the ocean cleanup

The mission of The Ocean Cleanup is to rid the oceans of plastic. To do this, the non-profit project employs a dual strategy: cleaning up legacy floating plastic in the Great Pacific Garbage Patch (the world’s largest accumulation of floating plastic), while stopping the flow of plastic from the world’s most polluting rivers.

The Ocean Cleanup captured its first plastic (the first ‘extraction’) in the GPGP in 2019 with System 001, following years of trials and testing with a variety of concepts. Through System 002 and now the larger and more efficient System 03, the organization has consistently improved and optimized operations, and is now preparing to extract plastic trash from the GPGP for the 100th time.

the ocean cleanup

Extraction #100 will be an interactive broadcast showing the entire extraction procedure live and in detail, with insight provided by representatives from across The Ocean Cleanup and partners contributing to the operations.

This is an important milestone in a key year for The Ocean Cleanup.’ said Boyan Slat, Founder and CEO of The Ocean Cleanup. ‘We’ve come a long way since our first extraction in 2019. During the 2024 season, with System 03, we aim to demonstrate that we are ready to scale up, and with it, confine the Great Pacific Garbage Patch to the history books.

the ocean cleanup

The livestream will be hosted on The Ocean Cleanup’s YouTube channel and via X. Monitor @theoceancleanup for confirmed timings.

www.theoceancleanup.com

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Marine Life & Conservation Blogs

Book Review: Plankton

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Plankton: A Worldwide Guide by Tom Jackson and Jennifer Parker

This is a book that jumps off the shelf at you. The striking front cover demands that you pick it up and delve further, even if you may not have known you wanted to learn more about the most diminutive life in our ocean, plankton!

Small it might be. Much of the imagery in the book has been taken under huge magnification. Revealing stunning beauty and diversity in each scoop of “soup”. There is lots to learn. Initial chapters include interesting facts about the different vertical zones they inhabit, from sunlight to midnight (the darkest and deepest areas). I loved finding out more about the stunning show that divers oft encounter on night dives – bioluminescence.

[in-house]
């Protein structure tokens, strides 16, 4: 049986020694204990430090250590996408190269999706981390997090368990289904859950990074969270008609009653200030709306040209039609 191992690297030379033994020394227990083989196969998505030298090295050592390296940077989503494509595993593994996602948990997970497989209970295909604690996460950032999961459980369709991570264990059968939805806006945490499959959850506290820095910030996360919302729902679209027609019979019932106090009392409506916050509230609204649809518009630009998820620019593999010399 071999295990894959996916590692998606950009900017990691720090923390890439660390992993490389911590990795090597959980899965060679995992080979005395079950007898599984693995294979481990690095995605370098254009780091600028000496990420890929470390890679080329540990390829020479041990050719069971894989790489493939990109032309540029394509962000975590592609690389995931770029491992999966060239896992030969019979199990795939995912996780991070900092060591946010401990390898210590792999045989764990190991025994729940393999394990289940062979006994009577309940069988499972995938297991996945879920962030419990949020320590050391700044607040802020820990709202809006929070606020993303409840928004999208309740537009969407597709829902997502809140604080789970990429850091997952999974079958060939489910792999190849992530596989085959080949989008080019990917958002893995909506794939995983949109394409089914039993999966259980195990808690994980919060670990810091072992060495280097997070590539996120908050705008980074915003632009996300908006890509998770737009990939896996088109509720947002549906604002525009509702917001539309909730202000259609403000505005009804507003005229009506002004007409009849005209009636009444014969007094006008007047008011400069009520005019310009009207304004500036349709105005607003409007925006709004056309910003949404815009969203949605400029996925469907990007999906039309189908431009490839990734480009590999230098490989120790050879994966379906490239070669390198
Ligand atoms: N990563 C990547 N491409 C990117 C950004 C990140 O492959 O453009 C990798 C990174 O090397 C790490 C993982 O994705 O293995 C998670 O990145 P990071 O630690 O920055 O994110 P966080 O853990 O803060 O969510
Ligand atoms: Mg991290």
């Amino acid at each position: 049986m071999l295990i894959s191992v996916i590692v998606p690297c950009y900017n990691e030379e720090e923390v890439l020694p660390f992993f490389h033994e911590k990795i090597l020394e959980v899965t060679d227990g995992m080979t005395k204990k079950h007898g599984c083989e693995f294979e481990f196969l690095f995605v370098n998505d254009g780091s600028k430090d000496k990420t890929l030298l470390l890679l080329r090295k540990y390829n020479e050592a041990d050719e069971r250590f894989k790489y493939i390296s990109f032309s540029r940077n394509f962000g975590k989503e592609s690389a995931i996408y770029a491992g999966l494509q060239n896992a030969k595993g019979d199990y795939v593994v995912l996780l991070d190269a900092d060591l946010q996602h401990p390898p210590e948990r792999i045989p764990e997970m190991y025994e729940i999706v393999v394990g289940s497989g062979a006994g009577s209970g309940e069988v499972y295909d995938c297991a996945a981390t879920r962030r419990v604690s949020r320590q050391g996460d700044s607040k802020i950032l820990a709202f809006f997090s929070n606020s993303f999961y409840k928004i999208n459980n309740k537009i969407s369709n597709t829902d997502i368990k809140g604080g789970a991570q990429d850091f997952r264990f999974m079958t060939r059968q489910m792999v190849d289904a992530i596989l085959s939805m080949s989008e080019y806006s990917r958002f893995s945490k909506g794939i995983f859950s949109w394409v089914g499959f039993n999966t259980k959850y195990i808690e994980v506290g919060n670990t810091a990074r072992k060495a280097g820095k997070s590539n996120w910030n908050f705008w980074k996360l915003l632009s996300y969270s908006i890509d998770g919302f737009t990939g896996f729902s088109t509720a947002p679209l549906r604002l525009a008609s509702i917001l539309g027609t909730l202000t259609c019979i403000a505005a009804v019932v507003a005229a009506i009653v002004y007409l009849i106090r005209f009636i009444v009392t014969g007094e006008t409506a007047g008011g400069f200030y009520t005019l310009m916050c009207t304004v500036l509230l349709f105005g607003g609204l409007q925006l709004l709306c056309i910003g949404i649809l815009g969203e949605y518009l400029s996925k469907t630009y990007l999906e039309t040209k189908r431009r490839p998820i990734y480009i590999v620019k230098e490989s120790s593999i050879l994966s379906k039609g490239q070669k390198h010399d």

The black water images are wonderful. So this is a book you can have as a coffee table book to dip in and our of. But, these tiny organisms are also vital to our very survival and that of all the marine life we love. They provide half the oxygen produced on our planet. They are also responsible for regulating the planets climate. And for a shark lover like me – they are food for charismatic sharks and rays like the Basking Shark and Manta Ray, along with a huge number of other species. This book contains great insight into their biology, life cycles, migration, and how the changes in currents and sea temperatures affects them.

This is a book that is both beautiful and packed with information about possibly the most important group of organisms on our planet. Anyone interested in the ocean should have it one their shelves.

What the publisher says:

Plankton are the unsung heroes of planet Earth. Passive drifters through the world’s seas, oceans, and freshwater environments, most are invisible or very small, but some are longer than a whale. They are the global ocean’s foundation food, supporting almost all oceanic life, and they are also vitally important for land-based plants, animals, and other organisms. Plankton provides an incomparable look at these remarkable creatures, opening a window on the elegance and grace of microscopic marine life.

This engaging book reveals the amazing diversity of plankton, how they belong to a wide range of living groups, and how their ecology, lifestyles, and adaptations have evolved to suit an enormous range of conditions. It looks at plankton life cycles, the different ways plankton feed and grow, and the vast range of strategies they use for reproduction. It tracks where, how, and why plankton drift through the water; shares perspectives on migrations and population explosions or “blooms” and why they happen; and discusses the life-sustaining role of plankton in numerous intertwined food webs throughout the world.

Beautifully illustrated, Plankton sheds critical light on how global warming, pollution, diminishing resources, and overexploitation will adversely impact planktonic life, and how these effects will reverberate to every corner of our planet.

About the Authors:

Tom Jackson is a science writer whose many popular books include Strange Animals and Genetics in MinutesJennifer Parker is a zoology and conservation writer and the author of several books. Andrew Hirst is a leading expert on plankton whose research has taken him around the world, from the Antarctic to Greenland and the Great Barrier Reef.

Book Details

Publisher: Princeton University Press

Hardcover

Price: £25

ISBN: 9780691255996

Published: 9th April, 2024